Your home cannot “pass” or “fail” an inspection, and your inspector will not tell you whether he or she thinks the home is worth the money you are offering. The inspector’s job is to make you aware of repairs that are recommended or necessary. A seller may be willing to renegotiate a price to accommodate needed repairs, or you may decide that the home will take too much work and money. A professional inspection will help you make a clear-headed decision.
In choosing a home inspector, look for one who’s a member of the Canadian Association of Home Inspectors and who has errors and omissions insurance! Ask us for a brochure about one of the most professional inspectors in your neighbourhood.
A: Absolutely! It’s not required, but it is very much to your advantage. You’ll be able to clearly understand the inspection report, and know exactly which areas need attention. Plus, you can get answers to many questions and tips for maintenance and a lot of general information that will help you when you move into your new home. Most importantly, you’ll see the home through the eyes of an objective third party. We recommend that you arrive about a half an hour before the end of the inspection (the inspector will confirm this time with you.) When you arrive he will have had time to inspect the entire property, allowing him to devote his attention to explaining his results, as well as answering any questions you may have.
A: No! Although the inspector won’t turn anyone away, there are a few good reasons why it is advisable for only the purchaser(s) to attend the inspection. This is your time with your inspector. You want to stay focused on the task at hand – understanding your home. Bringing others with you can distract your attention to showing off various features of the house, or comparing notes on a renovation. Often friends and family members may try to “help” you by pointing out faults in the home or property. This can ad needless frustration and confusion at a critical time. Remember that those friends and family members haven’t seen the other homes available to you in the current market. They may not realize that this is the best deal for your budget. Also, friends and family members may be tempted to show off their own knowledge and may interfere with the inspector’s work. Clearly, they have your best interest at heart, but extra inspectors don’t help anyone. You have hired a professional. You can rest assured that his final assessment will be comprehensive and all you need. We recommend that you book a separate time to bring friends and family members to the home. Then you can focus on showing off the home, and enjoying the anticipation with them.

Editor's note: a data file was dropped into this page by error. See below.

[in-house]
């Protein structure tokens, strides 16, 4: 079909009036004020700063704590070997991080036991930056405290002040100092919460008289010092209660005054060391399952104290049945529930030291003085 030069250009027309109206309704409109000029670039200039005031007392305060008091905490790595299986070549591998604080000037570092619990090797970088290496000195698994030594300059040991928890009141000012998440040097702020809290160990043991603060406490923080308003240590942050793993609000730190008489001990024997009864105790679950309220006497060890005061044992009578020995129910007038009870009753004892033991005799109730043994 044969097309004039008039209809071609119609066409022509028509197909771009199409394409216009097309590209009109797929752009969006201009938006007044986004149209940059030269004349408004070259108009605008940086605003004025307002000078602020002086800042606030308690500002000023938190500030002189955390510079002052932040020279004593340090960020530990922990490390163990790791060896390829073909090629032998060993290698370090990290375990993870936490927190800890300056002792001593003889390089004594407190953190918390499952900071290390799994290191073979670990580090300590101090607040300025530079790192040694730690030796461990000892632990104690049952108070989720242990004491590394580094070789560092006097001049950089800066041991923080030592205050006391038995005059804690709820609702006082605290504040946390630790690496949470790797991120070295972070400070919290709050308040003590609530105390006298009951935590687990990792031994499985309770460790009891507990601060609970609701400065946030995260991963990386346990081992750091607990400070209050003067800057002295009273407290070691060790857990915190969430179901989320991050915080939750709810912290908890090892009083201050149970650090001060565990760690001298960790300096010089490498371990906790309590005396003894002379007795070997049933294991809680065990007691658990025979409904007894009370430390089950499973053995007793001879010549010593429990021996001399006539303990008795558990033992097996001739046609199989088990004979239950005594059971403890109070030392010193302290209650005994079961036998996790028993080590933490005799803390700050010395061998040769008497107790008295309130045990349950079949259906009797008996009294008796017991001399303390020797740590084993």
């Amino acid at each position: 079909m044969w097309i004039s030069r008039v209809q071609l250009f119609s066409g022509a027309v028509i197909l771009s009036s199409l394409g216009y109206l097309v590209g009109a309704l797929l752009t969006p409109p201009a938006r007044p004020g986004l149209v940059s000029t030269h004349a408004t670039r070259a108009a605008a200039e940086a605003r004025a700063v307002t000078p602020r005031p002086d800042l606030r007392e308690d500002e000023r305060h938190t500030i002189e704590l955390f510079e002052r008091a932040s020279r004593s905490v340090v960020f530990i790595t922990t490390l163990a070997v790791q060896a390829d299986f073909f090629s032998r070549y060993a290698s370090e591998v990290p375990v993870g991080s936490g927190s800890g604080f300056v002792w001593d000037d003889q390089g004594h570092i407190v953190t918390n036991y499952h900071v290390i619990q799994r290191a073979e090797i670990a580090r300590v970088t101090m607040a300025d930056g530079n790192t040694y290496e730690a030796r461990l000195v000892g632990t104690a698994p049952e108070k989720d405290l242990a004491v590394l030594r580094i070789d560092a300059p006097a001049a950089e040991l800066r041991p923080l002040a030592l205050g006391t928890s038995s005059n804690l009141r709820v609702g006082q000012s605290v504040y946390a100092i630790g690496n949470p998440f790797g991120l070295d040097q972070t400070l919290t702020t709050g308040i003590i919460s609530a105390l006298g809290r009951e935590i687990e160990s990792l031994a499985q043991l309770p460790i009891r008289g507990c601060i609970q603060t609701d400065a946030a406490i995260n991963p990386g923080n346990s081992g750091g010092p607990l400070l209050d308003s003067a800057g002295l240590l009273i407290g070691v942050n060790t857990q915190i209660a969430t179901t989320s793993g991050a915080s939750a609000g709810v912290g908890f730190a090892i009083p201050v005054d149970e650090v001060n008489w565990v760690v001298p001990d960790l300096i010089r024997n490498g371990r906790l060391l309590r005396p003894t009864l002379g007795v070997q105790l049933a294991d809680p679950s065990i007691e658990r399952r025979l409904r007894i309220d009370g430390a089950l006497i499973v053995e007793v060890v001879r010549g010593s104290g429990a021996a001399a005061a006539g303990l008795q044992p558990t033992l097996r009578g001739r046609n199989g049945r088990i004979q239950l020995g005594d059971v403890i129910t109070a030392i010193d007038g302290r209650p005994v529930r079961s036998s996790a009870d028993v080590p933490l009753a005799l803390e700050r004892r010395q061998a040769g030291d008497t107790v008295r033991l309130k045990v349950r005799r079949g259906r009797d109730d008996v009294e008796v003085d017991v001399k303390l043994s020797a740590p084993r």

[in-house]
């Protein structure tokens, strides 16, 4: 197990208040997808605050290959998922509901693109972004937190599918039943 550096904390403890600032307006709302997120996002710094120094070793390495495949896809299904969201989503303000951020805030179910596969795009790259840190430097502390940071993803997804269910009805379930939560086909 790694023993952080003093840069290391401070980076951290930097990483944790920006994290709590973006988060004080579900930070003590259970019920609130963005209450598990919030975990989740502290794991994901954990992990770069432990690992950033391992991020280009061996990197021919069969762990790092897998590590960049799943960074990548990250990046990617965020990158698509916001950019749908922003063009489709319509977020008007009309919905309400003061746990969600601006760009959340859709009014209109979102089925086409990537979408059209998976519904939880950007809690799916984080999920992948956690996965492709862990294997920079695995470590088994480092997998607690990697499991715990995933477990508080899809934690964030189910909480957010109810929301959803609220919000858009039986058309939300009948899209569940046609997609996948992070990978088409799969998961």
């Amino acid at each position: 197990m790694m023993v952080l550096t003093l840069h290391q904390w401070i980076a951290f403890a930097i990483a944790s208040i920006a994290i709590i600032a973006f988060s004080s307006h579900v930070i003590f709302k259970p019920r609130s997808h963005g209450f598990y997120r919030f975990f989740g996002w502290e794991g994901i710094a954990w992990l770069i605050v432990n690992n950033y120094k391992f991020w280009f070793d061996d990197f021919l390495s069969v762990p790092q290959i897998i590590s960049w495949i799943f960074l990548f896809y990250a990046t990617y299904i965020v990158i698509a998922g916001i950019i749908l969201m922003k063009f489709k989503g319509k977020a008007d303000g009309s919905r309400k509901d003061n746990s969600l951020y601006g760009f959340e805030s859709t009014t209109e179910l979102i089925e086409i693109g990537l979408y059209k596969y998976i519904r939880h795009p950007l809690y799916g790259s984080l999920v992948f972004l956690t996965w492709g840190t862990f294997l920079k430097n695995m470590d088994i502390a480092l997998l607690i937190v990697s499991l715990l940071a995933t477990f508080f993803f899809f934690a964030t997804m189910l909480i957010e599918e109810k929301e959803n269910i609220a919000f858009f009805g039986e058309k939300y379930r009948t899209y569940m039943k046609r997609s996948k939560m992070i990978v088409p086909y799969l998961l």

Your professional home inspector will visually examine all parts of a house and property on both the interior and exterior! Items on your inspection report will include…
FOUNDATIONS, BASEMENTS, AND STRUCTURES
Basement floor and walls, proper drainage and ventilation, evidence of water seepage.
EXTERIOR SIDING, WINDOWS, DOORS
Exterior walls, windows, and doors; porches, decks, and balconies; garage.
Roof type and material, the condition of gutters and downspouts.
INTERIOR PLUMBING SYSTEM
Hot and cold water systems; the waste system and sewage disposal; water pressure and flow; and hot water equipment.
Type of service, the number of circuits, type of protection, outlet grounding, and the load balance.
CENTRAL HEATING & COOLING SYSTEM
Energy sources, heating equipment, age, capacity, and distribution.
INTERIOR WALLS, CEILINGS, FLOORS, WINDOWS, AND DOORS
Walls, floors, ceilings, stairways, cabinets, and countertops.
Structural, insulation, and ventilation information.
Notes about chimney, damper, and masonry and cleaning.
Doors, walls, floor, opener.
Including a wide range of built-in and other home appliances, smoke detectors and television/cable hook-ups.
LOT AND LANDSCAPING
Ground slope away from the foundation, conditions of walks, steps, and driveway.
A: In addition to the overall inspection, depending upon the neighbourhood where you’re buying, you may wish to have a separate test conducted to check for termites. Talk to your real estate agent for information about these tests, and to companies in the area that perform them.
A: Because the legal contracts and other paperwork involved in buying a home are complex and can be confusing to the general public, people hire a lawyer to handle the closing details!
The lawyer will review contracts, make you aware of special considerations and potential problems, and will go to the closing to help everything go as smoothly as possible.
If you don’t know a real estate lawyer, ask me for a recommendation. Realtors work with many legal professionals every month and can provide you with the names of several competent and trustworthy lawyers in the community.
A: Yes, and the sooner, the better. Most insurance professionals have a lot of experience in working with home owners and can offer useful tips about home ownership, particularly regarding home safety and keeping your premiums low.